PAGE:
Head down bum up kind of week, you know? Lots of doing and not a whole lot of the usual over-thinking. So with no major ‘donut’ this week, I thought I’d write a little summary about how I feel about this whole Two in Fifty Two thing so far.
When we started this blog, there wasn’t much thought behind its purpose and we didn’t set out with any agenda or have any grand plans for the blog. Initially it was just a fun way for Tim to document his journey through his year-long sabbatical. Then, it morphed into an experiment to see how both of our journeys would compare.
We also thought that Two in Fifty Two could be a good resource for other people to realise that they are not alone in their own journeys. For this reason we have strived to be as real, raw and transparent as possible in order to present our experiences in their most accurate form. No curation, no holding back. This has resulted in Tim and I having to be quite open and honest by publicly exposing some of our own vulnerabilities and emotional struggles. We’re now almost halfway through the year and while I’m not totally sure if the blog has helped others I do know that it has certainly taught me things I didn’t initially anticipate. I want to share a some of the lessons I’ve learnt so far:
I’m not sure if there is some sort of taboo about ‘reflection’ but when we started we purposely avoided using the word as if it might deter people. Where did this stigma around ‘reflection’ come from? Is it so strong that people are not only avoiding the word, but also avoiding reflection all together? Whatever the case may be and contrary to the above, I’ve found that reflection is actually very useful. It has helped me identify common thoughts that regularly arise and afforded me the opportunity to address them as actual real-life problems. This has had an immeasurable effect on my own personal development. Things that I struggled with early on in the year (confidence, self esteem, chaotic thought etc) are slowly improving.
I must admit, I haven’t nailed a solid routine yet but committing to writing one blog post per week has really made me appreciate the value of establishing a routine. You actually get things done. I’m not talking about a set-in-stone, inflexible, hour-by-hour routine but instead a rough idea of what your day/week ahead might involve. I often find myself complaining that I don’t have enough time to ‘practice’ certain skills or work on my side projects. In truth it’s not because I don’t have time it’s because I don’t make time. I don’t make time because I have no routine to make time in. Without a routine it is hard to identify blocks of time during a week that I can use. Having a routine turns time into a tangible object that I can reserve when I need it instead of hoping that the time will come up at “some point this week”. This doesn’t just apply to work either. As a notoriously take-everything-as-it-comes type of person I’ve found that establishing some sort of routine for my daily activities is helping me be more productive and more aware of time. Like I said though, I’m not nailing it yet but I’m getting there.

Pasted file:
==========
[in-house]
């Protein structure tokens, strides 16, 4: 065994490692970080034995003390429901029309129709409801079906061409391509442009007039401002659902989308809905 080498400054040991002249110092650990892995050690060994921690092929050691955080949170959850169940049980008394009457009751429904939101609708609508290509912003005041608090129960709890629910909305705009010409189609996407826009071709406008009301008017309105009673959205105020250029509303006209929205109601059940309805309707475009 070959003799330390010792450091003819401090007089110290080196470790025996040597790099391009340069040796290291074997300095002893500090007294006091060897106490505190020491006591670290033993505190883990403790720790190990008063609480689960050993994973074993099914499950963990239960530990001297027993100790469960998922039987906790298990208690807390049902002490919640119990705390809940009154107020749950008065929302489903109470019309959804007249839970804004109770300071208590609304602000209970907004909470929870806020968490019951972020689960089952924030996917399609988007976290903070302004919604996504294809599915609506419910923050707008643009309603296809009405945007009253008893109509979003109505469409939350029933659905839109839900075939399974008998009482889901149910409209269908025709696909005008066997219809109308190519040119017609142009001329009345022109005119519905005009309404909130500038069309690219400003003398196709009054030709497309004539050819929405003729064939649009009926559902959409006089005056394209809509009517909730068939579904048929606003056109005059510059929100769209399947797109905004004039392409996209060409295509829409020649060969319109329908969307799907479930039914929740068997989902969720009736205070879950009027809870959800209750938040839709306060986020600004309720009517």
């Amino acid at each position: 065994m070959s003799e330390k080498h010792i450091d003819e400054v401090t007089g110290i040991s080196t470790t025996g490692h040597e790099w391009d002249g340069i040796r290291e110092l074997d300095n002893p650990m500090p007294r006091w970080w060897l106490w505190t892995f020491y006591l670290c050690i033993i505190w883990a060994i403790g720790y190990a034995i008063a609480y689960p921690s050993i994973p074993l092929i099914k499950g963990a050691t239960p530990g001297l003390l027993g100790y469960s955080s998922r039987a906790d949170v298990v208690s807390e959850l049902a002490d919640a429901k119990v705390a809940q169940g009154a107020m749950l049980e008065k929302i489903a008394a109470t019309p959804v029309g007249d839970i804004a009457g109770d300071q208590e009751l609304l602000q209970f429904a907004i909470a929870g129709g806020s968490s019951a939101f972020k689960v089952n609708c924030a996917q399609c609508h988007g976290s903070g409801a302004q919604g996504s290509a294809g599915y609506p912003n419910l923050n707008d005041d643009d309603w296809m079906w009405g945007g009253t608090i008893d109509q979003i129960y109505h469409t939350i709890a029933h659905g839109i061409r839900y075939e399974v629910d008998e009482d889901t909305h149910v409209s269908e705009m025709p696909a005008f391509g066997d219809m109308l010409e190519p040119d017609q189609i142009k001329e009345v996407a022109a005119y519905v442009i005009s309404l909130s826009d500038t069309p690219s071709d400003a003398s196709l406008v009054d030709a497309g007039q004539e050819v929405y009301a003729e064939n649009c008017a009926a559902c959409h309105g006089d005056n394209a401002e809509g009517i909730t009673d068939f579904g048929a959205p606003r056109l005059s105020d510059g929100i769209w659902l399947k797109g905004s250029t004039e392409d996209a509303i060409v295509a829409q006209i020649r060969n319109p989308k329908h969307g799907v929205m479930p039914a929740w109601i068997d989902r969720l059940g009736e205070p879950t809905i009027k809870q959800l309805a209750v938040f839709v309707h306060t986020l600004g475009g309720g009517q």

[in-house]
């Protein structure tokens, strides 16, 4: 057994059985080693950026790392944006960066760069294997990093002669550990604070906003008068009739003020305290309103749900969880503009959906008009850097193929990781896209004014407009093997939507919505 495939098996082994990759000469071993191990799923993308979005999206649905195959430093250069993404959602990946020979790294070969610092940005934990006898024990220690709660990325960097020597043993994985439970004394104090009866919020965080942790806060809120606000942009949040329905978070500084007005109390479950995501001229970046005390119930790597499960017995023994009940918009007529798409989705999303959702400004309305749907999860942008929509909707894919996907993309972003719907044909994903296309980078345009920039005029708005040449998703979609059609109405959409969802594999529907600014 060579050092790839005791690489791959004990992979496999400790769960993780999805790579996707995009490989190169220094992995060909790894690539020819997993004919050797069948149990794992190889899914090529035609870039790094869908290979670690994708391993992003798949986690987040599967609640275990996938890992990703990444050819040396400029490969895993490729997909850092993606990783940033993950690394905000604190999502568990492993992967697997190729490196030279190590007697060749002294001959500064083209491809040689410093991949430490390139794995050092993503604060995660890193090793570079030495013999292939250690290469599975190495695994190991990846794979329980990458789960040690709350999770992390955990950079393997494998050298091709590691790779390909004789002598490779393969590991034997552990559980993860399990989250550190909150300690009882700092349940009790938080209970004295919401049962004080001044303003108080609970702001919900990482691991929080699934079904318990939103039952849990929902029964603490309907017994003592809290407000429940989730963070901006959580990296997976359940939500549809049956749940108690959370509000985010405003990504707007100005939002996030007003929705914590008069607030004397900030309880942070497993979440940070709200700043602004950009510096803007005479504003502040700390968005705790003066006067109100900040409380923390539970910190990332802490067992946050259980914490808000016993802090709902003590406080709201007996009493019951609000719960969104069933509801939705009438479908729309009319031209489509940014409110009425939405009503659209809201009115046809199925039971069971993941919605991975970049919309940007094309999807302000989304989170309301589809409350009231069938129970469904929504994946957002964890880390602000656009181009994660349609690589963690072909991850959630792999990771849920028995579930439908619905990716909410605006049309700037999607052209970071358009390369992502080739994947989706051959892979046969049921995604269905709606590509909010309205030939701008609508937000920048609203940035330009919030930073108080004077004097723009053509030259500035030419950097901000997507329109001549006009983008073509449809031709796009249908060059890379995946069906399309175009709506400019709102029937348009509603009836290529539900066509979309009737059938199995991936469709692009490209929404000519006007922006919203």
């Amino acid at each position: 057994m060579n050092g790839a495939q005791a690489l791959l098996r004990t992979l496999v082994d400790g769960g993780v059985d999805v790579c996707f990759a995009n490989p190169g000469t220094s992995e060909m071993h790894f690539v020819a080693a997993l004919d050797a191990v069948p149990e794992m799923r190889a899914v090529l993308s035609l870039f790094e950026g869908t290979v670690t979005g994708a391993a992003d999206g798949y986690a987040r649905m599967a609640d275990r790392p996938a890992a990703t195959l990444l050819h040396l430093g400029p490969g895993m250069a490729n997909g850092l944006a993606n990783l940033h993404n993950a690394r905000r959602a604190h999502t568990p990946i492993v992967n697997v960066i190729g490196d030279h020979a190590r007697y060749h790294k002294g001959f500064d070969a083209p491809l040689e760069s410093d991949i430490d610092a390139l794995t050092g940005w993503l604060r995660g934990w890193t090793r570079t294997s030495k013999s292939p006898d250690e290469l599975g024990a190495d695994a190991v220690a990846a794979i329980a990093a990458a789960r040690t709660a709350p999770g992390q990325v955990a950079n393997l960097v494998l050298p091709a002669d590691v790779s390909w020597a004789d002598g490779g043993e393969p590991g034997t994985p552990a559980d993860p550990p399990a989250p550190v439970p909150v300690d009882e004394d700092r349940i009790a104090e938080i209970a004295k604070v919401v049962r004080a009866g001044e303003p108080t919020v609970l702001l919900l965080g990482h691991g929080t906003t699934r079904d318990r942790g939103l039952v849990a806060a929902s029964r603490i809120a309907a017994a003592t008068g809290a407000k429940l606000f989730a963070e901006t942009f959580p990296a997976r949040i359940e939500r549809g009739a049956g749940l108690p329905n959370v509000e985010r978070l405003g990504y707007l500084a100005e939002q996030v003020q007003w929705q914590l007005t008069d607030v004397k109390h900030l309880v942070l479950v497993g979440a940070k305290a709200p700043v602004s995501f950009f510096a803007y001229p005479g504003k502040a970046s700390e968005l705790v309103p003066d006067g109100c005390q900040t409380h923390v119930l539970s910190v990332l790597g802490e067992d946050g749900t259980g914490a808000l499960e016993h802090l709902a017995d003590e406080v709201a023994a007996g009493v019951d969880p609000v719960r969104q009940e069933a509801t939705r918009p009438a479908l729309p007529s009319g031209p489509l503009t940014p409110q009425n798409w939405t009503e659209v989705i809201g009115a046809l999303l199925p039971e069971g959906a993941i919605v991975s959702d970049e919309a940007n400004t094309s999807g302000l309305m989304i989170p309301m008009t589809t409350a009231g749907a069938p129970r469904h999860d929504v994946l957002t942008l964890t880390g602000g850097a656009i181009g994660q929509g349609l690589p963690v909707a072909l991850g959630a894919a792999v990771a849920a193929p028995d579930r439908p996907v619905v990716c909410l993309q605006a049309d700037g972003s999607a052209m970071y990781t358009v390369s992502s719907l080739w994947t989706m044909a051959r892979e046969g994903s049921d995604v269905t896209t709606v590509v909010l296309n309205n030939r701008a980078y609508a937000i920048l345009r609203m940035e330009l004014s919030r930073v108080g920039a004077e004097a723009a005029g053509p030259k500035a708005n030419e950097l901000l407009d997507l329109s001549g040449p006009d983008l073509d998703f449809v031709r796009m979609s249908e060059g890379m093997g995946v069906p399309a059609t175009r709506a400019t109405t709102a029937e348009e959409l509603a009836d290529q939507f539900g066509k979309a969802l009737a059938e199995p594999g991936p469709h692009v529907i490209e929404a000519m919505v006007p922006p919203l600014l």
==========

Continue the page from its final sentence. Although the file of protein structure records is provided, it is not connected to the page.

If was I to describe how my thoughts would look I would say they look like a trillion little multi-coloured confetti streamers being shot into the air from 34 confetti cannons while Taylor Swift belts it out on stage. I think a lot about a lot of things at the same time. For this reason it’s often difficult for me to explain things or for me to spontaneously verbalise the thoughts I’m having at any given time. Writing has helped me organise each of those trillion multi-coloured confetti streamers into neat piles sorted by both colour and size. The piles are easy to identify, easy to process and easy to package if I need to quickly hand them on to to someone. Writing has made the things in my mind clearer and both my written and verbal communication better. Compared to the beginning of the year, I am explaining things better and and verbalising my thoughts and ideas without too much rambling.
I’ve mentioned this a few times now but writing for this blog is hard. At the beginning of the year, each post would take me about 6 hours to write and the quality of those posts didn’t necessarily reflect the time it took to write them. However, twenty-three weeks in, each post is taking me less time and I’m increasingly happier with their quality. I attribute this to this cycle: I am organising my thoughts better (as explained above) because I am engaging in weekly writing practice. Practice is making me a better writer which in turn, is helping me to organise my thoughts. Repeat. I’ve always known that there is validity in the concept of ‘practice makes perfect’ and yet it’s something I haven’t actively put into action in recent times. This is silly. The phrase is as black and white as it sounds: practice and you will get better. After feeling like I had stalled in my progress as a designer, I am making more of an effort to practice what I do despite doing it every day.
There are probably a few more things I could add to this list, but I think that for now, these are my absolute top four. If you are thinking about starting a blog all I can suggest is that you do it. The kick backs are wonderful.
Sometimes, something that you set out to do surprises you with outcomes you never even anticipated. Embrace this because you could learn a few things. For me, Two in Fifty Two has taught me to reflect regularly, the power of routine, to write more and to practice my craft.